A telescope in Antarctica that helps decipher the afterglow of the Universe confirms the basis of Einstein's theory

by alex

SPT sheds light on gravitational lensing and confirms Einstein's theory of relativity

At the Amundsen-Scott South Pole Station, located in Antarctica, there is a 10-meter radio telescope SPT (South Pole Telescope), designed to study the mysterious hum of microwave light in the Universe, left after the Big Bang . The main goal of this space instrument — decipher «echo» the largest event in the history of the Universe and confirm or refute fundamental principles, including the foundations of Einstein's general theory of relativity.

Throughout their research, scientists have not discovered any facts that would violate the basics of physics, which means that Einstein’s teachings remain valid. The obtained data on lensing — the process of distortion of light as it propagates through space are in good agreement with predictions made on the basis of the general theory of relativity.

«We have concluded that the lensing patterns observed and studied in this study are, in fact, the embodiment of the basic principles of general relativity», — emphasized Zhaodi Pan, a researcher at Argonne National Laboratory, part of the US Department of Energy. «This circumstance confirms the importance and relevance of our existing understanding of gravity at large-scale spatiotemporal levels. In addition, the results strengthen our concept of how the structures of matter form in our Universe».

The telescope underwent an upgrade in 2017, which resulted in the installation of the latest SPT-3G camera with 16,000 detectors. The main purpose of this camera is to measure the cosmic microwave background (CMB), which is residual radiation important for an extremely detailed study of the early stages of the development of the Universe.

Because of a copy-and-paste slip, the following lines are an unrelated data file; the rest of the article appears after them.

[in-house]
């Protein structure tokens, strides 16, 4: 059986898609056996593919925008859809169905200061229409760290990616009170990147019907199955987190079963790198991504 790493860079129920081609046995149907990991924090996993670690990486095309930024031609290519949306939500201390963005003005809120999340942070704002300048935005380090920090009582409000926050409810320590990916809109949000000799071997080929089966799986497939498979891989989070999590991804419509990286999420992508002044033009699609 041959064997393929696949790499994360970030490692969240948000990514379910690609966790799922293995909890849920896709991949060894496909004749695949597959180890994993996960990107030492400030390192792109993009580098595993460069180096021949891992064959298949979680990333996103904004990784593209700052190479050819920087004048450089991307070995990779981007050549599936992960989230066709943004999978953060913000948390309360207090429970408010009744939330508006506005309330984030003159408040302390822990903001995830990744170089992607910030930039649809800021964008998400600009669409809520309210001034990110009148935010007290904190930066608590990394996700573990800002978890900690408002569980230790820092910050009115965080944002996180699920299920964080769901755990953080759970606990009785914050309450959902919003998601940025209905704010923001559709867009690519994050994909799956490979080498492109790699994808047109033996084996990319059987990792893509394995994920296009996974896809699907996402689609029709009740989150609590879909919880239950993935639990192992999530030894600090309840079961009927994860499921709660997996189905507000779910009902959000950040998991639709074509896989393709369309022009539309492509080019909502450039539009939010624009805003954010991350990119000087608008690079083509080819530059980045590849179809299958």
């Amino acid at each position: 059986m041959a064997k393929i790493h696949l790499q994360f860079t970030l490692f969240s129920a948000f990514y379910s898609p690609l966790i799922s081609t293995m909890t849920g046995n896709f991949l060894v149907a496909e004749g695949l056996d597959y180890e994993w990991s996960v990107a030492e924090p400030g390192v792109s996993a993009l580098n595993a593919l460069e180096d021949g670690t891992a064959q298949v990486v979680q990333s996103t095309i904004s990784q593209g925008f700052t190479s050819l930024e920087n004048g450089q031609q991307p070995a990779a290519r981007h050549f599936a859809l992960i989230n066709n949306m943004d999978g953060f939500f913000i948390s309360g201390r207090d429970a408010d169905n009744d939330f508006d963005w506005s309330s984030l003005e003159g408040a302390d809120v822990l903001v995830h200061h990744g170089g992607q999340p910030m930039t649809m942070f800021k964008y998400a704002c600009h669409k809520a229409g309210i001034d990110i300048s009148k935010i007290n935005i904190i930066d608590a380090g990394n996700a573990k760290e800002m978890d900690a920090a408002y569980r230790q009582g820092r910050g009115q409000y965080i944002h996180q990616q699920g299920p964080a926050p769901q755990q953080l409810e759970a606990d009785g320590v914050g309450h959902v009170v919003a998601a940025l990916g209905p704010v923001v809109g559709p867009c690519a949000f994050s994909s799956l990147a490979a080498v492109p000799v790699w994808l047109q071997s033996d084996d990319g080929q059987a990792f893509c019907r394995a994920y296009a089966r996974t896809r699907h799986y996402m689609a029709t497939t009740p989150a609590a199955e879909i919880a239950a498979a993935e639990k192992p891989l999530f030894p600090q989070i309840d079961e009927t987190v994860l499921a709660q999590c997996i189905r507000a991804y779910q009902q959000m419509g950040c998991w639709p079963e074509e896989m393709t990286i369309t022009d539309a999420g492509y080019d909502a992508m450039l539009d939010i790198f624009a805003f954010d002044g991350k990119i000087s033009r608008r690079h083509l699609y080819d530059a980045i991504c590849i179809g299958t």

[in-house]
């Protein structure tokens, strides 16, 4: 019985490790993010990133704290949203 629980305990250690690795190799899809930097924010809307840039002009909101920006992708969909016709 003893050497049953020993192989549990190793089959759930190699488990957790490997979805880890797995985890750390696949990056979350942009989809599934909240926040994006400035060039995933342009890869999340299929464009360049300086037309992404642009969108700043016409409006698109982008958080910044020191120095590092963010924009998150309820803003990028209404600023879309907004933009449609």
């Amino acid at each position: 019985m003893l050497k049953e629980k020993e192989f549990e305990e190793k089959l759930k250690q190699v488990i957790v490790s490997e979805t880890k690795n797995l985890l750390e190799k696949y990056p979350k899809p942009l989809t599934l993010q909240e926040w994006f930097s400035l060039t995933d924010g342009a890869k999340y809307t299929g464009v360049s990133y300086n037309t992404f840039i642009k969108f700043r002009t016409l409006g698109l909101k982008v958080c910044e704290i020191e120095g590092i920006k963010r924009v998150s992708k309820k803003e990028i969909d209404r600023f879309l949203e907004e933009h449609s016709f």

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«CMB», —is of great importance for cosmologists. Pan explained. «Slight changes in the temperature and polarization of this background offer us a unique opportunity to penetrate into the depths of the origin of the Universe».

At the same time, special attention was paid to gravitational lensing — the phenomenon of distortion of light caused by the influence of massive objects, such as black holes and giant galaxies, on its path from the source to the observer. This phenomenon is an integral part of Einstein's general theory of relativity. The current study only analyzed data going back to 2018, but the scientists found that when studying large parts of the southern sky, the rate of gravitational lensing was consistent with the predictions of general relativity.

«One of the most exciting aspects of this study is that the results obtained are based on data collected during the initial period of work with the SPT-3G camera. And even with this equipment, our results are impressive», — noted Amy Bender, a physicist at Argonne National Laboratory. «We also have a five-year supply of data that we are currently working on analyzing, so this is just a harbinger of what lies ahead.».

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